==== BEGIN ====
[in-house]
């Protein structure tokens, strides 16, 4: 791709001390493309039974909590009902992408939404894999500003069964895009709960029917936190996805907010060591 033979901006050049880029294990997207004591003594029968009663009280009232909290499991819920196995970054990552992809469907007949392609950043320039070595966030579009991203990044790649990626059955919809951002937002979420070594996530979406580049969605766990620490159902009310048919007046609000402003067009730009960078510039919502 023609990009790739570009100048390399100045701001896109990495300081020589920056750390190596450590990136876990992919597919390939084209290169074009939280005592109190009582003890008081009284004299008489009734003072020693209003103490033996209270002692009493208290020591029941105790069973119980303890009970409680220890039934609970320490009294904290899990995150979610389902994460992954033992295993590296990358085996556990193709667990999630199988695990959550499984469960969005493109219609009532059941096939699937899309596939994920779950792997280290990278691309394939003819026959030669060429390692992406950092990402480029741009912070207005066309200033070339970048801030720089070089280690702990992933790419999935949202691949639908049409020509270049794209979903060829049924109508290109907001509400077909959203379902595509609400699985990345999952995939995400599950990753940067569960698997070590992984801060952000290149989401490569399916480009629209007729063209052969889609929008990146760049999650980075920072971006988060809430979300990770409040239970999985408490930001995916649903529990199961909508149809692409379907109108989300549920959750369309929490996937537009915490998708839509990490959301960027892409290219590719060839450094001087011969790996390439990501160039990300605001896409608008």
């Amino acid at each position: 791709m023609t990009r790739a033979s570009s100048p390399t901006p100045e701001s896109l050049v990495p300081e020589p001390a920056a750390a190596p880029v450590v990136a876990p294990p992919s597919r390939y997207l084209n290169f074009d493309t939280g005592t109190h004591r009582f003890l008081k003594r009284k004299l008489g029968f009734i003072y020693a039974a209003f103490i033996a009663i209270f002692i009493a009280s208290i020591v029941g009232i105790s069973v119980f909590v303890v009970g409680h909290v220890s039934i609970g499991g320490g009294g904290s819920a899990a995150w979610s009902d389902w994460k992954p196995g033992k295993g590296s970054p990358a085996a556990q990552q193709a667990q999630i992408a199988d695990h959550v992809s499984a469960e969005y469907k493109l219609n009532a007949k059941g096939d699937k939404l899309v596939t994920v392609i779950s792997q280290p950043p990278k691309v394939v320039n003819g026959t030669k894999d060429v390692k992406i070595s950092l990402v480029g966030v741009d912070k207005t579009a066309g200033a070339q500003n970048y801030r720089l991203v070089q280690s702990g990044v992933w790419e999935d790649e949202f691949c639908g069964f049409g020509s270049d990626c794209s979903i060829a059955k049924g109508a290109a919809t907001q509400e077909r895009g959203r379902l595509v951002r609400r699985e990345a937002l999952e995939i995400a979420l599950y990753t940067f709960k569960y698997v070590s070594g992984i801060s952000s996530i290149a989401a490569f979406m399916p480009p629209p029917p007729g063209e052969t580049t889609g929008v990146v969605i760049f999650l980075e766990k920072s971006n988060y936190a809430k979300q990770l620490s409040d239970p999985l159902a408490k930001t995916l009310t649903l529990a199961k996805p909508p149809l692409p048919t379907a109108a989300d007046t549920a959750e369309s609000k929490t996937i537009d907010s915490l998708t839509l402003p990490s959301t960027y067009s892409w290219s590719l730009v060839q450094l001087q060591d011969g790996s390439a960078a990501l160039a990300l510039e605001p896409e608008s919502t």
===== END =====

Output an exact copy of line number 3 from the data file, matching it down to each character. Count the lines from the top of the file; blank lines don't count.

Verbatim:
């Amino acid at each position: 791709m023609t990009r790739a033979s570009s100048p390399t901006p100045e701001s896109l050049v990495p300081e020589p001390a920056a750390a190596p880029v450590v990136a876990p294990p992919s597919r390939y997207l084209n290169f074009d493309t939280g005592t109190h004591r009582f003890l008081k003594r009284k004299l008489g029968f009734i003072y020693a039974a209003f103490i033996a009663i209270f002692i009493a009280s208290i020591v029941g009232i105790s069973v119980f909590v303890v009970g409680h909290v220890s039934i609970g499991g320490g009294g904290s819920a899990a995150w979610s009902d389902w994460k992954p196995g033992k295993g590296s970054p990358a085996a556990q990552q193709a667990q999630i992408a199988d695990h959550v992809s499984a469960e969005y469907k493109l219609n009532a007949k059941g096939d699937k939404l899309v596939t994920v392609i779950s792997q280290p950043p990278k691309v394939v320039n003819g026959t030669k894999d060429v390692k992406i070595s950092l990402v480029g966030v741009d912070k207005t579009a066309g200033a070339q500003n970048y801030r720089l991203v070089q280690s702990g990044v992933w790419e999935d790649e949202f691949c639908g069964f049409g020509s270049d990626c794209s979903i060829a059955k049924g109508a290109a919809t907001q509400e077909r895009g959203r379902l595509v951002r609400r699985e990345a937002l999952e995939i995400a979420l599950y990753t940067f709960k569960y698997v070590s070594g992984i801060s952000s996530i290149a989401a490569f979406m399916p480009p629209p029917p007729g063209e052969t580049t889609g929008v990146v969605i760049f999650l980075e766990k920072s971006n988060y936190a809430k979300q990770l620490s409040d239970p999985l159902a408490k930001t995916l009310t649903l529990a199961k996805p909508p149809l692409p048919t379907a109108a989300d007046t549920a959750e369309s609000k929490t996937i537009d907010s915490l998708t839509l402003p990490s959301t960027y067009s892409w290219s590719l730009v060839q450094l001087q060591d011969g790996s390439a960078a990501l160039a990300l510039e605001p896409e608008s919502t």